This page describes the architecture of a self-hosted Terality solution.
The Terality solution includes four components:
The client library, as implemented by the terality Python package. This library sends computation requests to Terality servers.
The scheduler: the component responsible for receiving computation requests, and preparing execution plans for each computation. This scheduler only accesses metadata about the processed data, never the data itself.
Workers: execution units that read data and run the actual computations.
a storage layer to store the data. This storage layer is implemented by AWS S3. However, Terality can import data from many storage solutions, such as Azure Data Lake.
On its SaaS platform, Terality deploys and maintains all components.
In a self-hosted deployment, the workers and the storage layer are moved to your AWS account. The scheduler is still deployed by Terality, and the client library is unchanged.
Terality self-hosted deployment architecture
Data ownership in a self-hosted deployment
As described above, in a self-hosted deployment, Terality workers run in your AWS account, and the data is stored in a S3 bucket in your AWS account.
The Terality scheduler still runs in a Terality AWS account, but has no access to the data S3 bucket. The Terality AWS account doesn't have permissions to read data from your data S3 bucket.
Workers that read from and write to the data S3 bucket run into your AWS account. As such, your data never leaves your AWS account.
The Terality scheduler only accesses metadata, such as the number of rows in a dataset, or number and names of columns in a dataset.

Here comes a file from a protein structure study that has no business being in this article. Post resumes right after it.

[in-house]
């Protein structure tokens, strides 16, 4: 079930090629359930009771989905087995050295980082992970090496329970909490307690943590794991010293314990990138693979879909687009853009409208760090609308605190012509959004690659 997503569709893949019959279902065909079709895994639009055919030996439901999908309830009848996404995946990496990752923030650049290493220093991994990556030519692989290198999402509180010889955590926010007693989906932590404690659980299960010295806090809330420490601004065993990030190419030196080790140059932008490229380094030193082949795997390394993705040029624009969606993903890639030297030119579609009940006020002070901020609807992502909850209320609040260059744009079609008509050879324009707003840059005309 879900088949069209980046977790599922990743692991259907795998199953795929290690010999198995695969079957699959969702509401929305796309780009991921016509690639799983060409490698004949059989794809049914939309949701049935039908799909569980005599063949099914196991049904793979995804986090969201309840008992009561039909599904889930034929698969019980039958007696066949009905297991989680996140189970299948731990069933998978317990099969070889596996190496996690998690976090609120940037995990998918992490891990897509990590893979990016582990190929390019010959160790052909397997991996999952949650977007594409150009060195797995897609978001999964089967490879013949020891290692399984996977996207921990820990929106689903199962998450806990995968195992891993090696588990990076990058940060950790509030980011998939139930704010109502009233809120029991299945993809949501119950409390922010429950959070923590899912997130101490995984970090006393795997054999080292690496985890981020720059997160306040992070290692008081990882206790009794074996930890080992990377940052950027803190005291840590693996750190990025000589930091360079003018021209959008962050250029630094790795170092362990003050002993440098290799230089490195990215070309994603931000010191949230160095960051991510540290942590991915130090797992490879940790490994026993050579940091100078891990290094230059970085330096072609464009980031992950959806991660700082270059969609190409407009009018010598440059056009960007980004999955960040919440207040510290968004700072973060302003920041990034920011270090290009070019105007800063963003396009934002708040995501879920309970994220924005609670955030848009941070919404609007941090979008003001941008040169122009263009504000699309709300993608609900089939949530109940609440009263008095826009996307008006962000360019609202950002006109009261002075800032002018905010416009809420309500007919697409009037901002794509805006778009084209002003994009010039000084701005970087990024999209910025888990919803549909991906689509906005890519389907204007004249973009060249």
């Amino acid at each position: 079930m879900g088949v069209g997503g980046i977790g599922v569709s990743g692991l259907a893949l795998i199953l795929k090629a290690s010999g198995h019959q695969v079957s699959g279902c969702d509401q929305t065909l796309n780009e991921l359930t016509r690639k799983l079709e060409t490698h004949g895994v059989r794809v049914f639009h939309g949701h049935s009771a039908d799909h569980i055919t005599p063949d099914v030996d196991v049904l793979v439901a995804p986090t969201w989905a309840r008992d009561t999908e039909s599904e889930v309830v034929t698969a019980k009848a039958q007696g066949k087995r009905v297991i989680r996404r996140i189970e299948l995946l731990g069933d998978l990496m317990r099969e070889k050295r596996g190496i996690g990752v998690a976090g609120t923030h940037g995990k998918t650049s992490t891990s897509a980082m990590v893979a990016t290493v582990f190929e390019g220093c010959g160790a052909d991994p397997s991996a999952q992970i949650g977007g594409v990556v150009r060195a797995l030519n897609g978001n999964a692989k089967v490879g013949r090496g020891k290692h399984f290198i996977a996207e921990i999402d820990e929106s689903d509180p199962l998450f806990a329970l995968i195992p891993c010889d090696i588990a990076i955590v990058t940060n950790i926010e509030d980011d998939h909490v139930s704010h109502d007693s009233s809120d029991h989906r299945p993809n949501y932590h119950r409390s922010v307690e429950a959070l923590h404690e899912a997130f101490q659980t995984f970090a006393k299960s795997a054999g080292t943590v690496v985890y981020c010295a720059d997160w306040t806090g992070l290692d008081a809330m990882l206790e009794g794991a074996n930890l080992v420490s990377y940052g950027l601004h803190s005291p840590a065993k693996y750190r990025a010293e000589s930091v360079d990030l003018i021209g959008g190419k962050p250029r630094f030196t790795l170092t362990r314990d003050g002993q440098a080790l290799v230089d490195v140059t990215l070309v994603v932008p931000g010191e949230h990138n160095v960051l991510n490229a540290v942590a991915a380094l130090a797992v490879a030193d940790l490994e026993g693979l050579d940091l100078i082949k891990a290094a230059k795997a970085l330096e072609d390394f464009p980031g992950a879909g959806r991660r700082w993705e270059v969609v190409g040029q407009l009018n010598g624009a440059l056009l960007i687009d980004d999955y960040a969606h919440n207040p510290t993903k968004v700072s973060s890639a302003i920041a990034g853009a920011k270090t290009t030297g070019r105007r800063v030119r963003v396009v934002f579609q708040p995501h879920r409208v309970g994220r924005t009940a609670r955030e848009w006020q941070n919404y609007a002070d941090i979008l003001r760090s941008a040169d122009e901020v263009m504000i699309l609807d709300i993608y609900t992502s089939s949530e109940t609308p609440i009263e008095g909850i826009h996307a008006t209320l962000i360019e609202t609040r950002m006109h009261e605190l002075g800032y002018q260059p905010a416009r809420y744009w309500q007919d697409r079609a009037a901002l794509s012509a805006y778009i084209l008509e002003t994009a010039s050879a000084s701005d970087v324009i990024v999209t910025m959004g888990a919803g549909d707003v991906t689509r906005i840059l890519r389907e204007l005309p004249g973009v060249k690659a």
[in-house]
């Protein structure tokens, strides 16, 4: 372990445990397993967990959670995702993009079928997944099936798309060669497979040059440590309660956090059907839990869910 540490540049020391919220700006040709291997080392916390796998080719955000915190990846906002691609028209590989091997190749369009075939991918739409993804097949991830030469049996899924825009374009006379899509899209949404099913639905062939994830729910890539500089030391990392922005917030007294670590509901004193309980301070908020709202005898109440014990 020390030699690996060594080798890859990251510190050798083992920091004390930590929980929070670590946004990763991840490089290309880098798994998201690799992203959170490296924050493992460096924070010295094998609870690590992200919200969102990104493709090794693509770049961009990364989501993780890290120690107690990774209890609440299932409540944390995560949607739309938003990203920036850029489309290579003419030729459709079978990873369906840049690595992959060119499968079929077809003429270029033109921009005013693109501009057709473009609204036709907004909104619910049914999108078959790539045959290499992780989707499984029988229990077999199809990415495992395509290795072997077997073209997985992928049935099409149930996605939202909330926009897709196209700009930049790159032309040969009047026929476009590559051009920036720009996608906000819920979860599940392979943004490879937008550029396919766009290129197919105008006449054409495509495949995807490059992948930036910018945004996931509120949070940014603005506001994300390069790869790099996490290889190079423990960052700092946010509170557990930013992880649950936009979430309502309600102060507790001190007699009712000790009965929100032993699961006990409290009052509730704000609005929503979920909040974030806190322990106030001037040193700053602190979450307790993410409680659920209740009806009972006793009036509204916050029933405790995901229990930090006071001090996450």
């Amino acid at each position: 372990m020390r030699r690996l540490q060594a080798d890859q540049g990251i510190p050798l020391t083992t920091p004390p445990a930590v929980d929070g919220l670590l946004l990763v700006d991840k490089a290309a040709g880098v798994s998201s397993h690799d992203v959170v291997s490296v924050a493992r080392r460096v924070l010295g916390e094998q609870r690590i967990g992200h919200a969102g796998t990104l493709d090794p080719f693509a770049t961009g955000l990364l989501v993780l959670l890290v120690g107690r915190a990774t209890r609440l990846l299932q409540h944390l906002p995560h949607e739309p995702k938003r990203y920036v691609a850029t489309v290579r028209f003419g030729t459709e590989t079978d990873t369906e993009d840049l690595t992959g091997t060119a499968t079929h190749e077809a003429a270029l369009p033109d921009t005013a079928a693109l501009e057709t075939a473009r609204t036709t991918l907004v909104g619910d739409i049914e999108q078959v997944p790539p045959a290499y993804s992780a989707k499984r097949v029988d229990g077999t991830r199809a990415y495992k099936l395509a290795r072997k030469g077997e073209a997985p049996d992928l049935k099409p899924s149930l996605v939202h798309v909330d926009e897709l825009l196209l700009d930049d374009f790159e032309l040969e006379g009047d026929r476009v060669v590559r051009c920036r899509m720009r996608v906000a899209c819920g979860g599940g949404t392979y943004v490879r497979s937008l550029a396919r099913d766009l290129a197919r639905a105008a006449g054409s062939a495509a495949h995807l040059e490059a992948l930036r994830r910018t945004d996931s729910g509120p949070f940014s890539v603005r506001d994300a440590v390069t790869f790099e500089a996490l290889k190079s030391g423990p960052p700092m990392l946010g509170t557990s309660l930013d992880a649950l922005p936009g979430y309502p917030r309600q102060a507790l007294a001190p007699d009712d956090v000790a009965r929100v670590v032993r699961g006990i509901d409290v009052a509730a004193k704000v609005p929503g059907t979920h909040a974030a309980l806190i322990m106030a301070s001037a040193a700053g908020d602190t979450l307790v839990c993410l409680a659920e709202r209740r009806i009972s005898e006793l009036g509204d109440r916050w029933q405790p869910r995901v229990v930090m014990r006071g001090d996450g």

Permissions you grant to Terality in a self-hosted deployment
The Terality AWS account will be granted the following permissions:
permissions to launch Terality workers in your account, to reproduce the dynamic autoscaling of the hosted version. This means being able to create and invoke AWS Lambda functions, manage AWS EC2 virtual machines and autoscaling groups, and create and manage AWS ECS clusters in your account.
permissions to read observability data from AWS CloudWatch, in order to be able to monitor the health of your deployment .
How is the self-hosted version deployed?
Deploying a self-hosted version of Terality only takes a few minutes. We provide you with a CloudFormation template that creates all the required AWS resources in your account.
Once the template is deployed, the Terality scheduler will create and autoscale workers in your AWS account as needed. No further management is needed from your part.
Should you wish to revoke access to your data, simply delete the CloudFormation template from your account.